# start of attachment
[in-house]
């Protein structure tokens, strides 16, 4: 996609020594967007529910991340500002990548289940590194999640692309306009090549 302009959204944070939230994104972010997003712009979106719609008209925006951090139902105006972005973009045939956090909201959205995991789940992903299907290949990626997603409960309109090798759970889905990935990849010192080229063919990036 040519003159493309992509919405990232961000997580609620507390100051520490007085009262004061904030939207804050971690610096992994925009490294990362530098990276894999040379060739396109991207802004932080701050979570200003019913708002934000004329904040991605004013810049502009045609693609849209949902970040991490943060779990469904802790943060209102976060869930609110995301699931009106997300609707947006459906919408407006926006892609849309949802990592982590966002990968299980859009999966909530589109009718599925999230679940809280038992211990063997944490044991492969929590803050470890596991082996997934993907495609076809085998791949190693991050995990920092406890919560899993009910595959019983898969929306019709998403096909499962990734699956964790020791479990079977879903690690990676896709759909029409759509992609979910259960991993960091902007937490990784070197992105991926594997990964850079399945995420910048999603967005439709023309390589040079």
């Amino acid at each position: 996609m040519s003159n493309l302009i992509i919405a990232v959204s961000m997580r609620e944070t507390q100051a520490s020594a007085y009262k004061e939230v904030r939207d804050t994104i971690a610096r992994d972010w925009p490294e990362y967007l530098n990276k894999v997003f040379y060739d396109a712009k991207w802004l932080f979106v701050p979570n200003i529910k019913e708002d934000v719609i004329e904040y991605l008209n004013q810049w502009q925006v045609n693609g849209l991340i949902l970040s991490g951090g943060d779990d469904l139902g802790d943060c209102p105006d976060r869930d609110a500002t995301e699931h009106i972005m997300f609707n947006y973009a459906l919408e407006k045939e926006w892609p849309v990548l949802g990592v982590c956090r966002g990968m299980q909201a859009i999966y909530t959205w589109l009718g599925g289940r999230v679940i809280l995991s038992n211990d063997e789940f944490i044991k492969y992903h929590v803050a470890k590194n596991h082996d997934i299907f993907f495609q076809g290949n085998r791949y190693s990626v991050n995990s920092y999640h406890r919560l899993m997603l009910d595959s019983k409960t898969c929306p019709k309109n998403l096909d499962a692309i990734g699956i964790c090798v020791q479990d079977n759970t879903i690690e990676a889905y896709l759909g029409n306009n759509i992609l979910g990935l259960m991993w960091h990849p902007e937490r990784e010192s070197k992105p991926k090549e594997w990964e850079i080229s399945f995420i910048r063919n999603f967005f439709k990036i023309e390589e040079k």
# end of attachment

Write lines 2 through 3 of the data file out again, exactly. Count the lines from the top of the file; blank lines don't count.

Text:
């Protein structure tokens, strides 16, 4: 996609020594967007529910991340500002990548289940590194999640692309306009090549 302009959204944070939230994104972010997003712009979106719609008209925006951090139902105006972005973009045939956090909201959205995991789940992903299907290949990626997603409960309109090798759970889905990935990849010192080229063919990036 040519003159493309992509919405990232961000997580609620507390100051520490007085009262004061904030939207804050971690610096992994925009490294990362530098990276894999040379060739396109991207802004932080701050979570200003019913708002934000004329904040991605004013810049502009045609693609849209949902970040991490943060779990469904802790943060209102976060869930609110995301699931009106997300609707947006459906919408407006926006892609849309949802990592982590966002990968299980859009999966909530589109009718599925999230679940809280038992211990063997944490044991492969929590803050470890596991082996997934993907495609076809085998791949190693991050995990920092406890919560899993009910595959019983898969929306019709998403096909499962990734699956964790020791479990079977879903690690990676896709759909029409759509992609979910259960991993960091902007937490990784070197992105991926594997990964850079399945995420910048999603967005439709023309390589040079």
């Amino acid at each position: 996609m040519s003159n493309l302009i992509i919405a990232v959204s961000m997580r609620e944070t507390q100051a520490s020594a007085y009262k004061e939230v904030r939207d804050t994104i971690a610096r992994d972010w925009p490294e990362y967007l530098n990276k894999v997003f040379y060739d396109a712009k991207w802004l932080f979106v701050p979570n200003i529910k019913e708002d934000v719609i004329e904040y991605l008209n004013q810049w502009q925006v045609n693609g849209l991340i949902l970040s991490g951090g943060d779990d469904l139902g802790d943060c209102p105006d976060r869930d609110a500002t995301e699931h009106i972005m997300f609707n947006y973009a459906l919408e407006k045939e926006w892609p849309v990548l949802g990592v982590c956090r966002g990968m299980q909201a859009i999966y909530t959205w589109l009718g599925g289940r999230v679940i809280l995991s038992n211990d063997e789940f944490i044991k492969y992903h929590v803050a470890k590194n596991h082996d997934i299907f993907f495609q076809g290949n085998r791949y190693s990626v991050n995990s920092y999640h406890r919560l899993m997603l009910d595959s019983k409960t898969c929306p019709k309109n998403l096909d499962a692309i990734g699956i964790c090798v020791q479990d079977n759970t879903i690690e990676a889905y896709l759909g029409n306009n759509i992609l979910g990935l259960m991993w960091h990849p902007e937490r990784e010192s070197k992105p991926k090549e594997w990964e850079i080229s399945f995420i910048r063919n999603f967005f439709k990036i023309e390589e040079k």